Rage Against The EduMachine

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By Dan Koch

@danvkoch

First off, a recommendation: If you don’t listen to Gimlet’s Reply All Podcast, you need to start. PJ Vogt and Alex Goldman talk about the internet and crowd-sourced culture and how it informs the 3D lives we live. It’s fascinating. If anything, it destroys the myth of the divide between online life, technology and the “real.” Vogt and Goldman cover stories that showcase how we interact with the world and the implications of those interactions--whether it be through memes, online feuds, data collection, or one of my favorite segments called “Yes, Yes, No” in which they bring up an online trope or story that has gained traction and see if their boss understands it--before attempting to break it down to its smallest parts.

However, one of their most recent episodes, a two-parter called “The Crime Machine,” floored me. (Note: There’s some difficult subject matter and language in this one). The language wasn’t what shocked me, though (I’m from New York and most curse words sound like commas to me). It was the story itself. Why was I noticing so many parallels in this origin story of the tool that came to be known as CompStat, the acronym for the New York Police Department’s accountability process for crime tracking, and practices that exist in the educational space?

Here’s a recap based on my initial listening, with some numbers provided with the aid of WikiPedia:

Jack Maple, a NYC transit cop during the 1980s, noticed that the most frequent (and violent) type of crime in the subway was robbery. After years of noticing this uptick he started tracking the locations and frequencies of these robberies--pinpointing them on maps and hanging them up on walls. He affectionately called these “charts of the future,” allowing him to see patterns in the crimes and dispatch  officers to those locations. It was effective--lowering the crime rate in the subways by 27%. When the head of the New York Transit police noticed this change, he promoted Maple to Deputy Police Commissioner. By 1994, Maple’s method was dubbed “COMPSTAT” (Computer Analysis of Computer Statistics) and revolutionized the department--becoming a symbol of police accountability. His original goal was simple: treat every crime seriously. Pretend it was happening to your mother. Would that influence your follow-up work?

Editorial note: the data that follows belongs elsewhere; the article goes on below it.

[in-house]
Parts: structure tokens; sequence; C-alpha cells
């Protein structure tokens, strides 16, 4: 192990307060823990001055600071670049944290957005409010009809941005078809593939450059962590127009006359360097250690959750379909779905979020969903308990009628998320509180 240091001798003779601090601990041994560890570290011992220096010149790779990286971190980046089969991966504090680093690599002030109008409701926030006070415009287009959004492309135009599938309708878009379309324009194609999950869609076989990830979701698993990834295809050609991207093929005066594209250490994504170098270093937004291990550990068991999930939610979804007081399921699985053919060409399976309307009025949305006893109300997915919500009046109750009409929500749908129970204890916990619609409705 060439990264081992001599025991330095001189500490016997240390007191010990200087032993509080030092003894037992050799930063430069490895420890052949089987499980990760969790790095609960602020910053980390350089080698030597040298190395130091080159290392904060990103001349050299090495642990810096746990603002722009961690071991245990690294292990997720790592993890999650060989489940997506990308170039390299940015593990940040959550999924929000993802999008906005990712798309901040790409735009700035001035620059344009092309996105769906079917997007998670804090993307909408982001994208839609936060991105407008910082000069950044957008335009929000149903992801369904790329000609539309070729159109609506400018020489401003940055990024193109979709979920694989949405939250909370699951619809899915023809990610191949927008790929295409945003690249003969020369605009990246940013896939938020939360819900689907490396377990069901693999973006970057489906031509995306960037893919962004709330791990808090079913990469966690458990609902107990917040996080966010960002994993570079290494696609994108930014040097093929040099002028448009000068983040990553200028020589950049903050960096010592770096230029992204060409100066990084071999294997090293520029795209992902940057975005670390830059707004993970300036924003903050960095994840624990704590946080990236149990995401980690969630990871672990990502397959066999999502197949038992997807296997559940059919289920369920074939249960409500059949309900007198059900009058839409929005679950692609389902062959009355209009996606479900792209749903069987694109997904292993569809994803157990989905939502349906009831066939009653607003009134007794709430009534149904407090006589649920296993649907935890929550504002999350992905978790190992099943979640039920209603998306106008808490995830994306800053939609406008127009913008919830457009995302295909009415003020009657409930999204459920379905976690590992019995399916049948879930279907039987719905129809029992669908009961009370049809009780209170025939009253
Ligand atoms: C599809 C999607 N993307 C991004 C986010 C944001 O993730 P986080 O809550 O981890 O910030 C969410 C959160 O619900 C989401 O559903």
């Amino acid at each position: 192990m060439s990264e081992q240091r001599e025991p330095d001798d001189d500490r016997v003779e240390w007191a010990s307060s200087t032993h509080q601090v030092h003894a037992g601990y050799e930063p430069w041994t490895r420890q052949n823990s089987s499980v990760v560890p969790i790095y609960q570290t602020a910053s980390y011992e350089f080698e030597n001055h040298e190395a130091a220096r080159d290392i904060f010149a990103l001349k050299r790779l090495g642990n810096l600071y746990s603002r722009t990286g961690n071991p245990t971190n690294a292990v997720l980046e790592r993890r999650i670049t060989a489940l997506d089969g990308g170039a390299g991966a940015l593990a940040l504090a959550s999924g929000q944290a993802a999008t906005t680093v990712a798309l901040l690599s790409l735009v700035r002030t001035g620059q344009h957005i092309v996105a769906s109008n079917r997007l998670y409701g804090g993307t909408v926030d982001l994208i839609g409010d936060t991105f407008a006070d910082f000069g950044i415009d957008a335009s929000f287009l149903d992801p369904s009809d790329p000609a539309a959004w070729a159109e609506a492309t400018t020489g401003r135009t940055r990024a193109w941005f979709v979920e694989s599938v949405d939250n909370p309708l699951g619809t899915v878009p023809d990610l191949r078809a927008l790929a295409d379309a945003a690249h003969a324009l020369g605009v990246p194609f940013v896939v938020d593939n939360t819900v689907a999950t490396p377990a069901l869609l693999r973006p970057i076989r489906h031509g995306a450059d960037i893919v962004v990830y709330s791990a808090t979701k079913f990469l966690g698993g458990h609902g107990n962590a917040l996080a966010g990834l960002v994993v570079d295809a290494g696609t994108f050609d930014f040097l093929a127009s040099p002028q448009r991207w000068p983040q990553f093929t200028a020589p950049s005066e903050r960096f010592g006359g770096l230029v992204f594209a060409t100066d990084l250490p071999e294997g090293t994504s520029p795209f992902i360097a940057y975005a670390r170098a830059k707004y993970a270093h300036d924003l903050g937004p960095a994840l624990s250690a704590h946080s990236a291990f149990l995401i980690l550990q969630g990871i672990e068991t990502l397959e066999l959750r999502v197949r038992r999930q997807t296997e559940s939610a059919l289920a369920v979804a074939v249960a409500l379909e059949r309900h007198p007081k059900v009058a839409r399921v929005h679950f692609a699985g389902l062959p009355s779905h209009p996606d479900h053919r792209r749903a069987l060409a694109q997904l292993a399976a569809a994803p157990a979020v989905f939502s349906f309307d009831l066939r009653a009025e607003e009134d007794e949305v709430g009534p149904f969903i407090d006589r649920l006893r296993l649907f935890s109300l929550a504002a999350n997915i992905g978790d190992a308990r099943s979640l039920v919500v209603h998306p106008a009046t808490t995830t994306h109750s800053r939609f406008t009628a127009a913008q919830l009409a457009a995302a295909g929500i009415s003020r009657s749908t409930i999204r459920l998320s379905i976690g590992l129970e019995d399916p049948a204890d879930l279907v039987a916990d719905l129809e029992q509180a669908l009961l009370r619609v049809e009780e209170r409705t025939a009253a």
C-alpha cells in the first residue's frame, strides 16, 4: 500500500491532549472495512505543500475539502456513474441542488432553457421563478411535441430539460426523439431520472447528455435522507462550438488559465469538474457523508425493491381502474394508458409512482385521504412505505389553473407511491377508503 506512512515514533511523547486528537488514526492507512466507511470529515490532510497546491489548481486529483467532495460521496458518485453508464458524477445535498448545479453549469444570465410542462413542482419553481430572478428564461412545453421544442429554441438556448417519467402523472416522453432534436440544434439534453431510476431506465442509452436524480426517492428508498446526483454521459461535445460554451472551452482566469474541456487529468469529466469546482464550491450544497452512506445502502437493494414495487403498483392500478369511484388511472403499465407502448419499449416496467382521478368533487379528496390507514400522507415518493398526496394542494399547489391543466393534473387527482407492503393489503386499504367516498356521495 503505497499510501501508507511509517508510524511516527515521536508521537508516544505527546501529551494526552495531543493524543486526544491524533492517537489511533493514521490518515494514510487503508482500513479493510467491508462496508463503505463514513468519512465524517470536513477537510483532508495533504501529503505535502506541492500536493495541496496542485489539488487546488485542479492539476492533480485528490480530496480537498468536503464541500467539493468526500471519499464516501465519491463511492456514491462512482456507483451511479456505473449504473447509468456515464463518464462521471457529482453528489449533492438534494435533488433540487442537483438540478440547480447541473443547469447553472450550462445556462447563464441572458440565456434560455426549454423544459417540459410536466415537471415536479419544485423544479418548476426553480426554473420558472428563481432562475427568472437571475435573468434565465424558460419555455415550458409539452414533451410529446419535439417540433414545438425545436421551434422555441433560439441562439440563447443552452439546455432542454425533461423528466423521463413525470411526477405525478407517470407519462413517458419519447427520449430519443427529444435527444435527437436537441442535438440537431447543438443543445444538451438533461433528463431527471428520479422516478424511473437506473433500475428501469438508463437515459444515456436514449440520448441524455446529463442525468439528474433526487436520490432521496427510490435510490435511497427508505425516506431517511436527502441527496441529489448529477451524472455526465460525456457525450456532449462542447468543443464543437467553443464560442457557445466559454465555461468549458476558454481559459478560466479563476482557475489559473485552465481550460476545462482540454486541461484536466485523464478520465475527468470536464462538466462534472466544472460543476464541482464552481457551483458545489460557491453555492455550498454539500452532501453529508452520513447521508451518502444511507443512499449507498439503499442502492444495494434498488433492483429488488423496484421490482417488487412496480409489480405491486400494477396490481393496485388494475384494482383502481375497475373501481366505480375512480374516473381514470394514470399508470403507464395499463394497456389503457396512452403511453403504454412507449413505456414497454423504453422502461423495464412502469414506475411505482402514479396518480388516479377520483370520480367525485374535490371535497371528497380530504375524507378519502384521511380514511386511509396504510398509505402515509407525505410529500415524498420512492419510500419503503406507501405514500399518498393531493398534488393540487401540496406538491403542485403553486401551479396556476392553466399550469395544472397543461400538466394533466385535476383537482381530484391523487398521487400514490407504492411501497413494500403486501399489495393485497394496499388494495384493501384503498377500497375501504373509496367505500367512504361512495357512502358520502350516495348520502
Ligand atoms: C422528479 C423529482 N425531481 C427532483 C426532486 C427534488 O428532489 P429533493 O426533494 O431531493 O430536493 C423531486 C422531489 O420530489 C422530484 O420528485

This method of accountability required police officers to capture detailed reports of all police activity. This included arrests, summonses, significant cases, crime patterns, and police activity. Lieutenants would then present these reports--which contained statistical analysis of their precincts’ police activities--to Jack Maple and other influential stakeholders in the police department. This would allow for wide-spread initiatives to deal with crime patterns gleaned from these reports (some of these Lieutenants, who had never been questioned like this before, found themselves feeling anxious for the first time about their officers and practices). This would also allow for wide-spread initiatives to deal with crime patterns gleaned from these reports.